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Six months after the tidal wave in the Indian Ocean, the European Union and the United Nations Office for the Coordination of Humanitarian Affairs (OCHA) met in Luxembourg to take stock of the international assistance provided to the affected region. The monitoring of Europe’s commitments, the results of the lessons to be learned for the future, and the evaluation of transparency in terms of funds management were the objectives of the meeting.
At a joint conference with Louis Michel, European Commissioner for Development and Humanitarian Aid, and Jan Egeland, Under-Secretary-General for Humanitarian Affairs and Emergency Relief Coordinator of the United Nations, Jean-Louis Schiltz, Minister for Development Cooperation and Humanitarian Affairs, discussed different lessons learned from the work in the affected regions:
"The humanitarian operation after the tsunami is the largest humanitarian operation ever carried out. It was effective. At the base we had immense solidarity from our populations and the various governments. We included the United Nations as co-organiser of today’s meeting, represented here by Jan Egeland and the UN/OCHA. If the humanitarian operation was effective, it is first and foremost due to the fact that the coordination worked.
The first conclusion I would like to draw from the experience of the past six months: The coordination worked from the very outset between the United Nations and the European Union, among the EU Member States, and between the Member States and the European Commission. The entire international community very quickly accepted the fact that the United Nations had to be the lead for the coordination of this huge solidarity effort.
Point two: What we have here is an exceptional solidarity effort that also necessitates exceptional efforts in terms of accountability, for which we have set up a certain number of mechanisms to make it possible. We know who promised what at the international level, and whether the promised funds were disbursed and arrived at their destination, which is one of the challenges of the reconstruction phase.
Point three: The crisis triggered by the tsunami benefited from adequate coverage of the needs. That means that if we consider that all of the funds promised for now and the years to come, if we consider the scope of the needs, we can say today that we have adequate coverage for all the needs. This cannot be said for every crisis.
For the humanitarian programs and reconstruction combined, the EU’s total commitment amounts to 2.3 billion euro: 585 million for humanitarian work and 1.735 billion for reconstruction. When I speak of the European effort, I am referring to the efforts made by the Member States and the Commission.
In terms of disbursements in 2004 and 2005, we have European commitments for the humanitarian phase of roughly 517 million euro. Of this amount, 434 million has already been disbursed, or 85%.
In terms of the reconstruction, for 2004 and 2005 we have commitments for 1.295 billion euro. Of this amount, only 111 million euro has been spent, only 9% of the commitments.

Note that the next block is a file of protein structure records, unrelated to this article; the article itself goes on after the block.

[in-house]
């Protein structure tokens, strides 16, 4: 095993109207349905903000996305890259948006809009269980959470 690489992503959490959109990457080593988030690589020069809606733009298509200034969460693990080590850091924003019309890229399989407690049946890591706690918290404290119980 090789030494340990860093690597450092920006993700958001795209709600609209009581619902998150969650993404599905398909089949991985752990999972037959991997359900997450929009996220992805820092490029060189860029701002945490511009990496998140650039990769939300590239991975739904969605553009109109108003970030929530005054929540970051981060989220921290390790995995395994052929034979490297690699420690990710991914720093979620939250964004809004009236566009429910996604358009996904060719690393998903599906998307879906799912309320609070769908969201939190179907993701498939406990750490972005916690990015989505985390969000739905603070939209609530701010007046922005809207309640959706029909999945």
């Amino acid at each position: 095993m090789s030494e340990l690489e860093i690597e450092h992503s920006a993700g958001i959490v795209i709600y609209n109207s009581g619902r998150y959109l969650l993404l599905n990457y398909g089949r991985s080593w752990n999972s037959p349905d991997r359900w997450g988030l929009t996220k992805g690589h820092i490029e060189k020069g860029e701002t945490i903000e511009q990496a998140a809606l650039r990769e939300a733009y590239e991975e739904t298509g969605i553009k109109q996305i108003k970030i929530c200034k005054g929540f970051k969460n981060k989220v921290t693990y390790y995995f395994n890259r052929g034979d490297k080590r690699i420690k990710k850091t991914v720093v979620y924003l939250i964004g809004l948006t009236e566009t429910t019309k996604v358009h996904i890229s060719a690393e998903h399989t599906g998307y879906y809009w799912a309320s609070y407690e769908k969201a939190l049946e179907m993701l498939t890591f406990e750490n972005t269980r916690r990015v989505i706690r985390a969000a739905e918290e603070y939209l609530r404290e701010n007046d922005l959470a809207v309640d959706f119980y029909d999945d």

I would like to learn three lessons from the characteristics I just described in regards to the tsunami crisis.
The challenge now is to ensure that the accountability mechanism we have successfully put in place for the humanitarian phase is equally successful for the reconstruction phase.
Lesson two: coordination. This has worked well and it was accepted that the United Nations had to take the lead in the humanitarian phase. I think that this must be the rule for all crises due to natural disasters.
In this context, we have seen that military equipment has been an additional asset. All humanitarians agree that, without military equipment, the response would not have been what it was. But whenever the opportunity arises, we stress that when soldiers intervene in the first phase to support humanitarian efforts, they must do so while observing the humanitarian principles of independence, impartiality and neutrality.
Lesson three: We have seen that the needs are being adequately covered, but in the first few days after the crisis we observed that there were occasional difficulties getting funds released quickly enough. That is why Jan Egeland suggested setting up a Fund that would enable the UN-OCHA to act immediately at the site. The Luxembourg Presidency supports this idea that provides more predictability and makes more funding available in the first days following a crisis.
However, I would note that if all the needs are being covered adequately in the regions affected by the tsunami, this is not true for all the other crises. We still have a certain number of forgotten crises.
One final word about reconstruction: It started off slowly and the pace was different in every country. In the coming months - and the British Presidency has committed itself to this - we must strive to recreate the efficiency characteristic of the humanitarian phase, and at this point that is not happening. A call will be issued to the countries receiving aid so that they will take the initiative and submit their reconstruction plans."
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